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Chadian Opposition Poised For Possible Election Run-off


Official results have yet to be released from Chad's April 10 presidential election. But opposition candidates say their vote count indicates the country is headed to a run-off, and they will not accept any other results.  It is the latest sign of tension as President Idris Deby seeks a fifth term in office.

Mahamat Ahmad Alhabo, president of the opposition Party for Liberty and Development (PLD) and spokesperson of opposition presidential candidates, says the political opposition is poised for a run-off after result sheets from their representatives in all poling stations indicated no candidate had won an absolute majority in the first round of polling Sunday.

He says they are surprised that although no candidate won the first round of the presidential election incumbent President Idriss Deby is already asking them to accept results being prepared by the country's electoral commission to declare him as winner for the sake of peace. He says they will never accept such an abuse of democracy and are therefore calling for the second round of the polls to be organized, according to Chad's constitution.

Mahamat did not give details of their count.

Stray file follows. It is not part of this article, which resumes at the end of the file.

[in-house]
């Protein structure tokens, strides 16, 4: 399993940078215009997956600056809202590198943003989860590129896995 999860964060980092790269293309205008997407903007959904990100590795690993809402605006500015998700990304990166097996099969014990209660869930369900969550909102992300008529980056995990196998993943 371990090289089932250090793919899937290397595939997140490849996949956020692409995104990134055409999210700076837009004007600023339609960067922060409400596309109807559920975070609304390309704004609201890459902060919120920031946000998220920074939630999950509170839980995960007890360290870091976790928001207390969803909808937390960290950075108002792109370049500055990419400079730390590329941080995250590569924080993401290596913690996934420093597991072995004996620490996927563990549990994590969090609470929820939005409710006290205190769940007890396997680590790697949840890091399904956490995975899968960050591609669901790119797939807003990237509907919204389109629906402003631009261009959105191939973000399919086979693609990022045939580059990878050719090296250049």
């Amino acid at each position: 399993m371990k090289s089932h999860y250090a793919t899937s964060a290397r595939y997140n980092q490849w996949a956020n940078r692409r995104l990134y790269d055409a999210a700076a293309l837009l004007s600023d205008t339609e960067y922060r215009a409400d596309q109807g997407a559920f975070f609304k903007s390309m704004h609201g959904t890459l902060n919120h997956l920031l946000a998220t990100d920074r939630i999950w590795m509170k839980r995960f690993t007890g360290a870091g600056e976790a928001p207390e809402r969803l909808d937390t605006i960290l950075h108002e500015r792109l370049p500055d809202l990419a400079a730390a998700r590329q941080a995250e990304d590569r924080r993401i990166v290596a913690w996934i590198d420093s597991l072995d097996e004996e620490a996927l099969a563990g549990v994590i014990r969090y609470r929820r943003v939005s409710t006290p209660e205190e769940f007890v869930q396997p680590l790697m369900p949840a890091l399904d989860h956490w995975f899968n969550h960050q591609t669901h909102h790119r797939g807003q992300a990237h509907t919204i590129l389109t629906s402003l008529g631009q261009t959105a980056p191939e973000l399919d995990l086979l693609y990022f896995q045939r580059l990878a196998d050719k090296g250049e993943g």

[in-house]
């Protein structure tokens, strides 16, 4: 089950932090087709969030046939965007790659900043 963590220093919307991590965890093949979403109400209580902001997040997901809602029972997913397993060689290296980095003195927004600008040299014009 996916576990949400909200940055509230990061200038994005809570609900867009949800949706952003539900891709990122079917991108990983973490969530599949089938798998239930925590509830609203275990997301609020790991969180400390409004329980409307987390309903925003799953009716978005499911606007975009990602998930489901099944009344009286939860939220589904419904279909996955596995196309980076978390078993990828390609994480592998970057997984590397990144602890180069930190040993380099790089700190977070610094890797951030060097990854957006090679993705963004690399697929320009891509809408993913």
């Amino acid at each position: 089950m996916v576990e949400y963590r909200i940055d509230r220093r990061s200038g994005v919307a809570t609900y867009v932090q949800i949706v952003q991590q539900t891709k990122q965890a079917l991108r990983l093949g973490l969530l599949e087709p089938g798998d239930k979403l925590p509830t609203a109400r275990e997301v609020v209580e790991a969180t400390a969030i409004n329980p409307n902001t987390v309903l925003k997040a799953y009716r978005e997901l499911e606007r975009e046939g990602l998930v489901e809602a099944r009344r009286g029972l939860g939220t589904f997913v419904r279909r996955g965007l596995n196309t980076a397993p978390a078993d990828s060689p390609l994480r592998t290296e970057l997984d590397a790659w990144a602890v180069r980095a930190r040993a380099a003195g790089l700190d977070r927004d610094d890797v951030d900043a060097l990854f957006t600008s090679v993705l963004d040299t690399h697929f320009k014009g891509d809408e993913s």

Chad's electoral commission has two weeks from the day of the election to proclaim results. Mahamat Zen Bada, Deby's campaign manager, says all candidates should be ready to respect the verdict of the ballot.

He says they are committed to respecting republican values and democratic principles and that he is inviting other candidates and their political parties to maintain the peace and serenity that has characterized the election so far.
Dioncounda Traore, former president of Mali and head of the African Union Observer mission, acknowledged irregularities marred the election, but said it was peaceful and fair.

Deby and his ruling party, the Patriotic Salvation Movement, came to power after ousting President Hissene Habre in a 1990 coup. Deby, an ex-army commander, has since then resoundingly won the first round in presidential elections, except the first multi party election in 1996. Deby changed the constitution in 2004, eliminating its two term limit on presidential tenure.

Thirteen candidates, including Deby, competed in this year's election.


Concord Newsdesk

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